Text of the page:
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Mobile Malware via Devconf(Opensanca)

Mobile Malware via Devconf(Opensanca)

Daiane Santos, trás nessa palestra uma talk importante sobre Malware para Celulares.

Sinopse:

Durante o final do ano passado e esse ano, temos visto uma crescente disseminação de malware voltados pro sistema mobile. Até que ponto podemos nos considerar seguros?

E como desenvolvedores, como podemos assegurar que nossos apps tenham essa camada de segurança?

Opensanca

May 27, 2023
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Transcript

  1. Mobile
    Malware
    Presentation by Daiane Santos

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  2. Agenda
    whoamI
    malwares
    malware types
    numbers
    zero-click
    one-click
    services
    android architecture
    permissions
    ty
    activities
    broadcast receivers

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  3. quemsoueu
    Hacking
    Neuroscience
    Reverse Engineer
    Chess
    Mobile Security Engineer @ Nubank
    CTF Player @ RATF
    Mobile Security content @mobilehackingbr
    Autism and AH/SD
    Daiane Santos

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  4. Malware is a term used for any type of malicious software designed to
    harm or exploit any programmable device, service or network.
    Malwares

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  5. 1,661,743 malicious installers
    196,476 new mobile banking Trojans
    10,543 new mobile ransomware Trojans
    In 2022, Kaspersky mobile products and technology detected:
    In numbers

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  6. 0% 10% 20% 30% 40% 50%
    RiskTook
    AdWare
    Trojan
    Trojan-Banker
    Trojan-Dropper
    Trojan-Spy
    Trojan-SMS
    Backdoor
    2022
    2021

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  7. Zero Click Malwares
    A zero-click breach exploits flaws in your device, using a data verification loophole to
    create a path of entry into your system. Most software uses data verification
    processes to keep cyber breaches at bay.


    The software can be installed on a device without the victim taking any action to
    click on a link. As a result, zero-click or no-click malware is much more dangerous.


    The reduced interaction involved in zero-click attacks means even less traces of any
    malicious activity. Furthermore, vulnerabilities that can be exploited by
    cybercriminals in zero-click attacks are quite rare, which makes them especially
    prized by criminals.

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  8. Zero Click Malwares
    Cybercriminals identify a vulnerability in an email or messaging application.
    They exploit the vulnerability by sending a carefully crafted message to the
    victim.
    The vulnerability allows malicious actors to infect the device remotely via emails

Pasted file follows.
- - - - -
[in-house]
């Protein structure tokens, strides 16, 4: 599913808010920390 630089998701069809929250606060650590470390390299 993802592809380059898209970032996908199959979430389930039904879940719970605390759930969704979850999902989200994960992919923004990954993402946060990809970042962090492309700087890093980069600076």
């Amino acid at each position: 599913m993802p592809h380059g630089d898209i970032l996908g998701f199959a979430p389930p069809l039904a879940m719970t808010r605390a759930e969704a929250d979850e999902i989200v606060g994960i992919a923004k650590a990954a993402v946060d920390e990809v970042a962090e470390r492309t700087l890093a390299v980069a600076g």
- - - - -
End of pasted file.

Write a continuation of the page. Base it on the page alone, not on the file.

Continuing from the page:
that consume high levels of memory.
    The hacker's email, message or call does not necessarily remain on the device.
    As a result of the attack, cybercriminals can read, edit, leak or delete messages.
    A zero-click attack occurs theoretically as follows:


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  9. Zero Click Malwares
    It is speculated that intelligence agencies use this tactic around the world to intercept
    messages and monitor the whereabouts of suspected criminals and terrorists.

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  10. Zero Click Malwares
    1. In July 2020, an Azerbaijani journalist’s iPhone silently received
    a command to open the Apple Music app. Without the journalist’s
    knowledge or interaction, the app connected to a malicious server
    and downloaded spyware onto the phone that remained there for 17
    months, eavesdropping on phone calls and text messages. The Israeli
    company says clients use its software to stop terrorism and curb
    violent crime.

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  11. Zero Click Malwares
    2. NSO Group also designed zero-click attacks that could
    compromise Android phones by exploiting a flaw in WhatsApp that
    was used to transmit malicious code onto a device. In April 2019,
    WhatsApp fixed the vulnerability—saying it said had been used to
    target more than 1,400 people over a two-month period—and filed a
    lawsuit against NSO Group.

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  12. One Click Malware
    Are vulnerabilities that allows an attacker to induce users to perform
    actions that they do not intend to perform. It allows an attacker to partly
    circumvent the same origin policy, which is designed to prevent different
    websites from interfering with each other.

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  13. One Click Malware
    https://vulnerable-website.com/email/[email protected]
    Email
    changed
    Change email address

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  14. Rinha_de_Malware.jpg